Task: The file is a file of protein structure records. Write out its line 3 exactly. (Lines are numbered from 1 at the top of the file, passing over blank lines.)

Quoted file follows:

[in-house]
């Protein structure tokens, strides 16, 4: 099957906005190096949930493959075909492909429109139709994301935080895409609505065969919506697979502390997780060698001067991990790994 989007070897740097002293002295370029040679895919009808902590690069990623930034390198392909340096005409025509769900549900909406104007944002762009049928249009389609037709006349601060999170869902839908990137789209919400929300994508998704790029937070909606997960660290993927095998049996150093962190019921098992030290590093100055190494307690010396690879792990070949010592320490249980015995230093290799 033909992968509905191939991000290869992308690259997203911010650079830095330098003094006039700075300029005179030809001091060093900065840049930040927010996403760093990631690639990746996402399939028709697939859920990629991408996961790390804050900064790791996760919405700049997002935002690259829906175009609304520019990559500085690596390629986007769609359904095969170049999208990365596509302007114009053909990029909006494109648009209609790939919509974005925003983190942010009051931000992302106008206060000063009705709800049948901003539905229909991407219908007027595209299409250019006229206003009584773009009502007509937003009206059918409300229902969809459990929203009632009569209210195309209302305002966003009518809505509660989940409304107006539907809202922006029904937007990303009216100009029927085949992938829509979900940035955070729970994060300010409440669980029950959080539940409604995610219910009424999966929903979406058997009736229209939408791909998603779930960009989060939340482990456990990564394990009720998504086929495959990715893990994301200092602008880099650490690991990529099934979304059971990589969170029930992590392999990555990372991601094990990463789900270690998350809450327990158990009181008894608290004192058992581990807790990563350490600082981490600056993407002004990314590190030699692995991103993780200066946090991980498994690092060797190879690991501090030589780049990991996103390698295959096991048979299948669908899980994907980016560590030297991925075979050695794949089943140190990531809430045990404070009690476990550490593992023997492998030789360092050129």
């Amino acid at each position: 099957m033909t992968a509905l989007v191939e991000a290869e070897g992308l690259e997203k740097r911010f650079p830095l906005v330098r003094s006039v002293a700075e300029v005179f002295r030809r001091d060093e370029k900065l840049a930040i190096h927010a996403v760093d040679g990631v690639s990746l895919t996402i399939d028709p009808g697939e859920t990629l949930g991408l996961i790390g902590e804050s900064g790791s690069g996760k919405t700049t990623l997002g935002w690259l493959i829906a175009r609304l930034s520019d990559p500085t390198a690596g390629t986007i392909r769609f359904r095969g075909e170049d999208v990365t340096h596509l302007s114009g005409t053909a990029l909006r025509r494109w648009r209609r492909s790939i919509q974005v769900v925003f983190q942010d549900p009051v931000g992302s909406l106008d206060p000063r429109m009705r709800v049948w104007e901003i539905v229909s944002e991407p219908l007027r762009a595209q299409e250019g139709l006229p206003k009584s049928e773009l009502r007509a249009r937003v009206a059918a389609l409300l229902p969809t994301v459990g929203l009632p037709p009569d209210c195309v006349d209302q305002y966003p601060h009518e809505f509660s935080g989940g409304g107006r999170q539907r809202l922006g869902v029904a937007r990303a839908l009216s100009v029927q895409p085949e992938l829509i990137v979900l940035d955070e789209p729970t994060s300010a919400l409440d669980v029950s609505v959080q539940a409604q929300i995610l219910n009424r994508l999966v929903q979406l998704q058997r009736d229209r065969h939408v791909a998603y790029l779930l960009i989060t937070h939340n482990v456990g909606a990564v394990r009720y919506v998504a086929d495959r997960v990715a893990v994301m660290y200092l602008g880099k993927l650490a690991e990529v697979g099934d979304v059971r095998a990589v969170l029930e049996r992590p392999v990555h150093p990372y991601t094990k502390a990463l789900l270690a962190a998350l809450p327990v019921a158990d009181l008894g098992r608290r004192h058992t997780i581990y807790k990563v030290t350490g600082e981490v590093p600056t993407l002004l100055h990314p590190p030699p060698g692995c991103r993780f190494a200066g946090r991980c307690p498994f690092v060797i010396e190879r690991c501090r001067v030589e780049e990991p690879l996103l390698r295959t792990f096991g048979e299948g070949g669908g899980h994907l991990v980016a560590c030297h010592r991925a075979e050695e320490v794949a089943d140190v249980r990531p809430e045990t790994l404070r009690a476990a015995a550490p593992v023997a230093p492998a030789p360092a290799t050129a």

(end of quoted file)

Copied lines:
């Amino acid at each position: 099957m033909t992968a509905l989007v191939e991000a290869e070897g992308l690259e997203k740097r911010f650079p830095l906005v330098r003094s006039v002293a700075e300029v005179f002295r030809r001091d060093e370029k900065l840049a930040i190096h927010a996403v760093d040679g990631v690639s990746l895919t996402i399939d028709p009808g697939e859920t990629l949930g991408l996961i790390g902590e804050s900064g790791s690069g996760k919405t700049t990623l997002g935002w690259l493959i829906a175009r609304l930034s520019d990559p500085t390198a690596g390629t986007i392909r769609f359904r095969g075909e170049d999208v990365t340096h596509l302007s114009g005409t053909a990029l909006r025509r494109w648009r209609r492909s790939i919509q974005v769900v925003f983190q942010d549900p009051v931000g992302s909406l106008d206060p000063r429109m009705r709800v049948w104007e901003i539905v229909s944002e991407p219908l007027r762009a595209q299409e250019g139709l006229p206003k009584s049928e773009l009502r007509a249009r937003v009206a059918a389609l409300l229902p969809t994301v459990g929203l009632p037709p009569d209210c195309v006349d209302q305002y966003p601060h009518e809505f509660s935080g989940g409304g107006r999170q539907r809202l922006g869902v029904a937007r990303a839908l009216s100009v029927q895409p085949e992938l829509i990137v979900l940035d955070e789209p729970t994060s300010a919400l409440d669980v029950s609505v959080q539940a409604q929300i995610l219910n009424r994508l999966v929903q979406l998704q058997r009736d229209r065969h939408v791909a998603y790029l779930l960009i989060t937070h939340n482990v456990g909606a990564v394990r009720y919506v998504a086929d495959r997960v990715a893990v994301m660290y200092l602008g880099k993927l650490a690991e990529v697979g099934d979304v059971r095998a990589v969170l029930e049996r992590p392999v990555h150093p990372y991601t094990k502390a990463l789900l270690a962190a998350l809450p327990v019921a158990d009181l008894g098992r608290r004192h058992t997780i581990y807790k990563v030290t350490g600082e981490v590093p600056t993407l002004l100055h990314p590190p030699p060698g692995c991103r993780f190494a200066g946090r991980c307690p498994f690092v060797i010396e190879r690991c501090r001067v030589e780049e990991p690879l996103l390698r295959t792990f096991g048979e299948g070949g669908g899980h994907l991990v980016a560590c030297h010592r991925a075979e050695e320490v794949a089943d140190v249980r990531p809430e045990t790994l404070r009690a476990a015995a550490p593992v023997a230093p492998a030789p360092a290799t050129a």